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For those looking to do commercial work in the UK
1357 0 2015-3-10
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lethbrp
Second Officer
United Kingdom
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The CAA has announced some positive changes to obtain a commercial certificate. One of the more positive aspect is that you can now operate any drone within an allloted weight category. This means your certificate isn't tied to one specific model (which was daft IMO). There is also some recognition for those who hold BMFA certification. Anyhow, here is the update:

On Friday afternoon the CAA published a new information notice titled "SUA: UK National Qualified Entity Approvals and Pilot Competency Requirements". You can find a link taking you to the pdf on the website at the bottom of this email. Major changes identified within the publication are changes to Permission for Aerial Work itself. Previously, a Permission granted by the CAA would be specific to the type and model of aircraft individuals passed their flight assessment on. Now a Permission will be given for a class.

SUA classes will be broken into:
(a) SUA multi-rotor with a maximum take off mass (MTOM) not exceeding 7kg
(b) SUA multi-rotor with a MTOM greater than 7kg but not exceeding 20kg
(c) SUA fixed-wing with a MTOM not exceeding 7kg
(d) SUA fixed-wing with a MTOM greater than 7kg but not exceeding 20kg

"Within each class, the applicant will be free to vary or add SUA as they wish without the requirement to undertake a practical flight assessment for each individual machine or when adding or changing to a new type (model). Both categories of NQE should make their recommendations to the CAA in one or more of the above classes. Existing Permissions, although currently listing individual aircraft, will automatically have the same privileges."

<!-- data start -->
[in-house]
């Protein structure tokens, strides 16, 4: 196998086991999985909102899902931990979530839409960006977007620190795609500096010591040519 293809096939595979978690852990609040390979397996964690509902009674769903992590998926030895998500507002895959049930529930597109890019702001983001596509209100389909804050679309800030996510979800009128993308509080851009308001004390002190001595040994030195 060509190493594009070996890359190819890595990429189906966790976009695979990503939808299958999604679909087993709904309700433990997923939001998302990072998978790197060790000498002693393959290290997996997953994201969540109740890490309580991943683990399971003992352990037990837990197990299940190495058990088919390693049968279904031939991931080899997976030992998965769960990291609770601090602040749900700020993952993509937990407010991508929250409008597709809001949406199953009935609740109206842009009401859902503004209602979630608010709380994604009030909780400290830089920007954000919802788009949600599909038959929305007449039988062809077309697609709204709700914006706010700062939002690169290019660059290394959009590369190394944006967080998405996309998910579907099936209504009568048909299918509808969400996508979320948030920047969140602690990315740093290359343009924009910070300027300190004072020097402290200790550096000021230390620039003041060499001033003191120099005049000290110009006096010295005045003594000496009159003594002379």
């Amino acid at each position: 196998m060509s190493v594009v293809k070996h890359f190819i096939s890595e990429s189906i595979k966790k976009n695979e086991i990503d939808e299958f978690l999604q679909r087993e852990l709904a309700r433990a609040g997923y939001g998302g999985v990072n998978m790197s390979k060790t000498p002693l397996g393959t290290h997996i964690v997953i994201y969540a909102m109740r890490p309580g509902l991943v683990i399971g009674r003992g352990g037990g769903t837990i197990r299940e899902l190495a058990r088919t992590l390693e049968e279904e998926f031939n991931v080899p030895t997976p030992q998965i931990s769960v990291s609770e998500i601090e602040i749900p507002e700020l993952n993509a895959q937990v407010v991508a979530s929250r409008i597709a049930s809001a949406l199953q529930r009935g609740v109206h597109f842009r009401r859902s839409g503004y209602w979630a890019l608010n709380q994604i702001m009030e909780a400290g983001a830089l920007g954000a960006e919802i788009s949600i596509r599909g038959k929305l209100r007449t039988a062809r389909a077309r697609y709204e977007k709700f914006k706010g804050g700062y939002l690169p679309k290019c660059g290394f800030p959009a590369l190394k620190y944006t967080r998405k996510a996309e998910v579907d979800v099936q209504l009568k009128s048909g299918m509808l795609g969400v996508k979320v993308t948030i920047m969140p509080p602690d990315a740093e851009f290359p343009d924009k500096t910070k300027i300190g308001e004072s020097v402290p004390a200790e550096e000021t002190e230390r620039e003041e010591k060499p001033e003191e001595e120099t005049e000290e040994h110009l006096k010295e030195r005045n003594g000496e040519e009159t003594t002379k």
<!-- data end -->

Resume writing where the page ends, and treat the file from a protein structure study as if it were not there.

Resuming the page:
Another major change to gaining Permission for Aerial Work takes into account formal aviation qualifications and hobbyist certificates. Now anyone holding a license listed below will no longer be required to complete the theoretical knowledge requirement, but still need to take the initial practical flight assessment as well submit an operations manual to the CAA for approval. Additionally, you will still be required to evidence recent flying experience. The requirement is 2 hours total flight experience logged within the last 3 calendar months on the class of SUA for which a Permission is being sought. Pilots may self-certify through logbook entries.

(a) current EASA, fixed-wing, helicopter, or microlight license
(b) current UK National fixed-wing, helicopter, or microlight license
(c) UK Military pilot/remote pilot or RPAS operator qualification (applicable where basic flight training has been carried out in non segregated UK airspace)
RAF VGS Instructor qualifications commencing at G1 Instructor level are also acceptable
(d) British Gliding Association (BGA) Bronze 'C' and above (or EASA equivalent)


For those holding a BMFA 'A' or 'B' certificates you will not have to complete the theoretical knowledge requirement, or take the initial practical flight assessment. A helicopter certificate will be accepted for multi-rotors, but you will still be required to evidence recent flying experience (2 hours total flight experience logged within the last 3 calendar months on the class of SUA for which a Permission is being sought, pilots may self-certify through logbook entries) as well as submit an operations manual to the CAA for approval.

Those holding a non-UK SUA/RPAS qualification/license or other lapsed pilot licenses or certificates will need to be assessed by the CAA on a case-by-case basis.

The CAA requests any queries to the new Information Notice be addressed to: FOD.Admin@caa.co.uk

http://www.caa.co.uk/application ... d=6623&filter=1


2015-3-10
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